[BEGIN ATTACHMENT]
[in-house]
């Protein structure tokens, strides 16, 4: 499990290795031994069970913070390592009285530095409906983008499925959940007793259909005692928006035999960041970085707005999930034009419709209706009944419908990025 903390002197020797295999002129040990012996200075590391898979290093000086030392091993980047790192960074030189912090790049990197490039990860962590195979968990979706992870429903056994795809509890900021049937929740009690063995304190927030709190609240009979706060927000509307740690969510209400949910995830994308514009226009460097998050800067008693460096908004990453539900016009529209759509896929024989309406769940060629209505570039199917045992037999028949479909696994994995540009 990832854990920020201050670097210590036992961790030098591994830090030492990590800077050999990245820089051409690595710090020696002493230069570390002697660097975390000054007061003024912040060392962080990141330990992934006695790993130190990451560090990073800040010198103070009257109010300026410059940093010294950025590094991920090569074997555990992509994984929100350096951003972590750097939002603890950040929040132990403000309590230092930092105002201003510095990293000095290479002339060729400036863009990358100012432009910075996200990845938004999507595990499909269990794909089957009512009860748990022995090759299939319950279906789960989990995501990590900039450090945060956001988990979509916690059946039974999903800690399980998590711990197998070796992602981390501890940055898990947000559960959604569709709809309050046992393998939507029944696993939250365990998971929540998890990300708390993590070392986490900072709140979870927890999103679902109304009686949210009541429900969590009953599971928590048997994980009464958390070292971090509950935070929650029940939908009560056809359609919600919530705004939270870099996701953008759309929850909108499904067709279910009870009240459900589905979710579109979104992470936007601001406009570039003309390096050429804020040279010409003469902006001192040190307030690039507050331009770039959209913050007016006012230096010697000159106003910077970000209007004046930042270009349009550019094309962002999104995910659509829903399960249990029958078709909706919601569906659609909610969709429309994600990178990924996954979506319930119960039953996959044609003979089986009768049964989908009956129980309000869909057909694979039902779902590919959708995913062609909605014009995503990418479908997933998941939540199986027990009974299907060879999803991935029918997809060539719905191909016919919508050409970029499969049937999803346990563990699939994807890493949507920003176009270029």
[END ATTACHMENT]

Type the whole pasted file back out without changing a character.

[in-house]
């Protein structure tokens, strides 16, 4: 499990290795031994069970913070390592009285530095409906983008499925959940007793259909005692928006035999960041970085707005999930034009419709209706009944419908990025 903390002197020797295999002129040990012996200075590391898979290093000086030392091993980047790192960074030189912090790049990197490039990860962590195979968990979706992870429903056994795809509890900021049937929740009690063995304190927030709190609240009979706060927000509307740690969510209400949910995830994308514009226009460097998050800067008693460096908004990453539900016009529209759509896929024989309406769940060629209505570039199917045992037999028949479909696994994995540009 990832854990920020201050670097210590036992961790030098591994830090030492990590800077050999990245820089051409690595710090020696002493230069570390002697660097975390000054007061003024912040060392962080990141330990992934006695790993130190990451560090990073800040010198103070009257109010300026410059940093010294950025590094991920090569074997555990992509994984929100350096951003972590750097939002603890950040929040132990403000309590230092930092105002201003510095990293000095290479002339060729400036863009990358100012432009910075996200990845938004999507595990499909269990794909089957009512009860748990022995090759299939319950279906789960989990995501990590900039450090945060956001988990979509916690059946039974999903800690399980998590711990197998070796992602981390501890940055898990947000559960959604569709709809309050046992393998939507029944696993939250365990998971929540998890990300708390993590070392986490900072709140979870927890999103679902109304009686949210009541429900969590009953599971928590048997994980009464958390070292971090509950935070929650029940939908009560056809359609919600919530705004939270870099996701953008759309929850909108499904067709279910009870009240459900589905979710579109979104992470936007601001406009570039003309390096050429804020040279010409003469902006001192040190307030690039507050331009770039959209913050007016006012230096010697000159106003910077970000209007004046930042270009349009550019094309962002999104995910659509829903399960249990029958078709909706919601569906659609909610969709429309994600990178990924996954979506319930119960039953996959044609003979089986009768049964989908009956129980309000869909057909694979039902779902590919959708995913062609909605014009995503990418479908997933998941939540199986027990009974299907060879999803991935029918997809060539719905191909016919919508050409970029499969049937999803346990563990699939994807890493949507920003176009270029």